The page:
Review of research and future priorities to inform CA’s GHG emissions reductions plan: Agriculture and working lands

Byrnes R, Eviner V, Kebreab E, Horwath W, Jackson L, Jenkins B, Kaffka S, Kerr A, Lewis J, Mitloehner F, Mitchell J, Scow K, Steenwerth K, Wheeler S. 2017. Review of research to inform California’s climate scoping plan: Agriculture and working lands. California Agriculture 71(3):160-168.

This article grew out of conversations with state agencies concerning the need for a review of the current evidence base to inform emissions-reduction modeling and revisions to the state Climate Change Scoping Plan (CARB 2017b), which specifies net emissions reduction targets for each major sector of the California economy (table 1). It is important to note that the Scoping Plan states that work will continue through 2017 to estimate the range of potential sequestration benefits from natural and working lands (including agriculture and rangelands).

Abstract: Agriculture in California contributes 8% of the state’s greenhouse gas (GHG) emissions. To inform the state’s policy and program strategy to meet climate targets, we review recent research on practices that can reduce emissions, sequester carbon and provide other co-benefits to producers and the environment across agriculture and rangeland systems. Importantly, the research reviewed here was conducted in California and addresses practices in our specific agricultural, socioeconomic and biophysical environment. Farmland conversion and the dairy and intensive livestock sector are the largest contributors to GHG emissions and offer the greatest opportunities for avoided emissions. We also identify a range of other opportunities including soil and nutrient management, integrated and diversified farming systems, rangeland management, and biomass-based energy generation. Additional research to replicate and quantify the emissions reduction or carbon sequestration potential of these practices will strengthen the evidence base for California climate policy.

A no-till field with residue from a winter crop of triticale. Management practices can increase total soil carbon, but the magnitude and persistence of sequestration is dependent on inputs and time.

A no-till field with residue from a winter crop of triticale. Management practices can increase total soil carbon, but the magnitude and persistence of sequestration is dependent on inputs and time.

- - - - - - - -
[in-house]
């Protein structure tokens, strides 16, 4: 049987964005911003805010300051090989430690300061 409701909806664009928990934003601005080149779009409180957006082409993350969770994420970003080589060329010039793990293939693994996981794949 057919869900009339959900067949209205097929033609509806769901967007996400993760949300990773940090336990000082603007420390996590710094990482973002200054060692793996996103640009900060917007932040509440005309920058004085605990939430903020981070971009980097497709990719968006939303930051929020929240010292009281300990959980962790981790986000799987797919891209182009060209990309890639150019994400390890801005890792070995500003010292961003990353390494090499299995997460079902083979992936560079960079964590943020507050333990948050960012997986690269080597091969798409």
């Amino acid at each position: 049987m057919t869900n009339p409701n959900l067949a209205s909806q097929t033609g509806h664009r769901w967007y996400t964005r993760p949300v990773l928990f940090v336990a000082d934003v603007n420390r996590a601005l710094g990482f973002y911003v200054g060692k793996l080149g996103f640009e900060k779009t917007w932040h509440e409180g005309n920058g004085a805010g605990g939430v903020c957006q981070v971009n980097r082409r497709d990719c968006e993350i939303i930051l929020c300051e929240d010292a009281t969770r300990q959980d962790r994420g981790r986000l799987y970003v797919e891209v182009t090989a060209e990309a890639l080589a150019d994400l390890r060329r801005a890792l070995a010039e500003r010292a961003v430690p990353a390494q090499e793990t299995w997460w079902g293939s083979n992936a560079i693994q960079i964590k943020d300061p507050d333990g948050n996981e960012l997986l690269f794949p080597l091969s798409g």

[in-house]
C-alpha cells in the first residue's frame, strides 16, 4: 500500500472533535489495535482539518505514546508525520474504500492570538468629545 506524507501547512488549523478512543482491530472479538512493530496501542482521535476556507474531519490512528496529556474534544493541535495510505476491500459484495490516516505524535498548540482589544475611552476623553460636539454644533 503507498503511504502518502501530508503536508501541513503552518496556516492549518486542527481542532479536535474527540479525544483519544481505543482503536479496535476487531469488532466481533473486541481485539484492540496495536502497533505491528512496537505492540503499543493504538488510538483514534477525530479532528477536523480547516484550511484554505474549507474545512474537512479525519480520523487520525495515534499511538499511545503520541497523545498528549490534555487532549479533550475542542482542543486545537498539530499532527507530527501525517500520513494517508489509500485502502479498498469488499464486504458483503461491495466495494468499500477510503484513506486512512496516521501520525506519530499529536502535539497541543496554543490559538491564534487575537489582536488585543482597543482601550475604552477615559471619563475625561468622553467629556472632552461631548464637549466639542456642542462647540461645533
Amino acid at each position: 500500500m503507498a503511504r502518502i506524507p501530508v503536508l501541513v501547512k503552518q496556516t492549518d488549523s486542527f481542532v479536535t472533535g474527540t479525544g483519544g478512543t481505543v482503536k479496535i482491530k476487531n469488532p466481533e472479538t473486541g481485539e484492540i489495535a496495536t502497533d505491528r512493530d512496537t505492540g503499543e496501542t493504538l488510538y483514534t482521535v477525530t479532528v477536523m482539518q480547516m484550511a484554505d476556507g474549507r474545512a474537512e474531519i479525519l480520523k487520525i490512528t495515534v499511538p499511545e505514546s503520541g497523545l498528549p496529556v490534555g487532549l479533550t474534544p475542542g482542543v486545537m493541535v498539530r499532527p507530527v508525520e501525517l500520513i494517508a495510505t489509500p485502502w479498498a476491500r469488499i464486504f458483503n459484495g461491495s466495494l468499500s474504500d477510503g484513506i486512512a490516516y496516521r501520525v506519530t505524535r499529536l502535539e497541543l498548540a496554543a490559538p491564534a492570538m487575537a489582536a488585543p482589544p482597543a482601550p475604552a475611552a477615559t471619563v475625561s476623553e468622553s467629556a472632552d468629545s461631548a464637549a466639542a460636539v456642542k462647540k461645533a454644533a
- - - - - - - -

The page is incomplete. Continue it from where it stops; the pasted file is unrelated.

…soil carbon sequestration is highly dependent on annual carbon inputs and if management changes, soil carbon is prone to return to the atmosphere.Given the reality of inconsistent management, rates of soil carbon sequestration that can be expected in row crop systems practice are perhaps 10% of the values seen in these long-term research trials, namely in the range of 0.014 to 0.03 tons per acre per year (unpublished data). If soil carbon sequestration and storage are priorities, management plans and incentive structures should account for the wide variability of California soils and the need for consistent management over time.

While any single soil and nutrient management practice may have limited impact on GHG emissions, many have well-documented co-benefits, including reductions in erosion, improved air quality (Madden et al. 2008), reduced farm machinery fossil fuel use (West et al. 2002), reduced nitrogen leaching (Poudel et al. 2002), enhanced water infiltration and reduced soil water evaporation (Mitchell 2012), and increased carbon stocks below the root zone to improve carbon sequestration (Suddick et al. 2013)

…The research above points to the magnitude of opportunity from alternative rangeland practices and the need to identify socioeconomic opportunities and barriers to greater participation in range management incentive programs…

Priorities for future research

Here we identify cross-cutting priorities that will enable scaling and, equally important, the integration of multiple practices to achieve more substantial progress toward both climate change mitigation and adaption in agriculture. Among the priorities we identify are:

  • Replication and longer-term studies to quantify the GHG mitigation or carbon sequestration associated with specific practices.
  • Quantification of synergies from stacking multiple practices over time and scale (e.g., field to region) to address efficacies for carbon sequestration, emissions reductions and nitrogen use.
  • Characterization and, where possible, quantification of co-benefits (water, economic, air quality) from soil management practices, livestock grazing and manure management, and biomass-based fuels.
  • Using social and political science research to identify socioeconomic factors that either create barriers or promote adoption of practices (e.g., social networks, gender, social norms, and values).
  • Validation of metrics for soil health parameters, including calibration of models for California conditions that may be used to estimate metrics, such as:
  • Potential use of remote sensing to measure adoption of specific practices outlined above.
  • Validation and/or calibration of models for estimating GHG emissions, including the crop and soil process model, DAYCENT (Del Grosso et al. 2005), and the USDA’s whole farm and ranch carbon and GHG accounting system, which uses the DAYCENT model (COMET-Farm; ).
  • Research into the design of incentives (such as payments, tax credits, low interest loans, etc.) to leverage private investment and promote adoption of emissions-reduction practices in agriculture.
  • Development of metrics and sampling or survey tools to assess adoption of emissions-reduction practices.
  • Development of farmer demonstration and evaluation networks for scaling up the adoption of improved performance systems.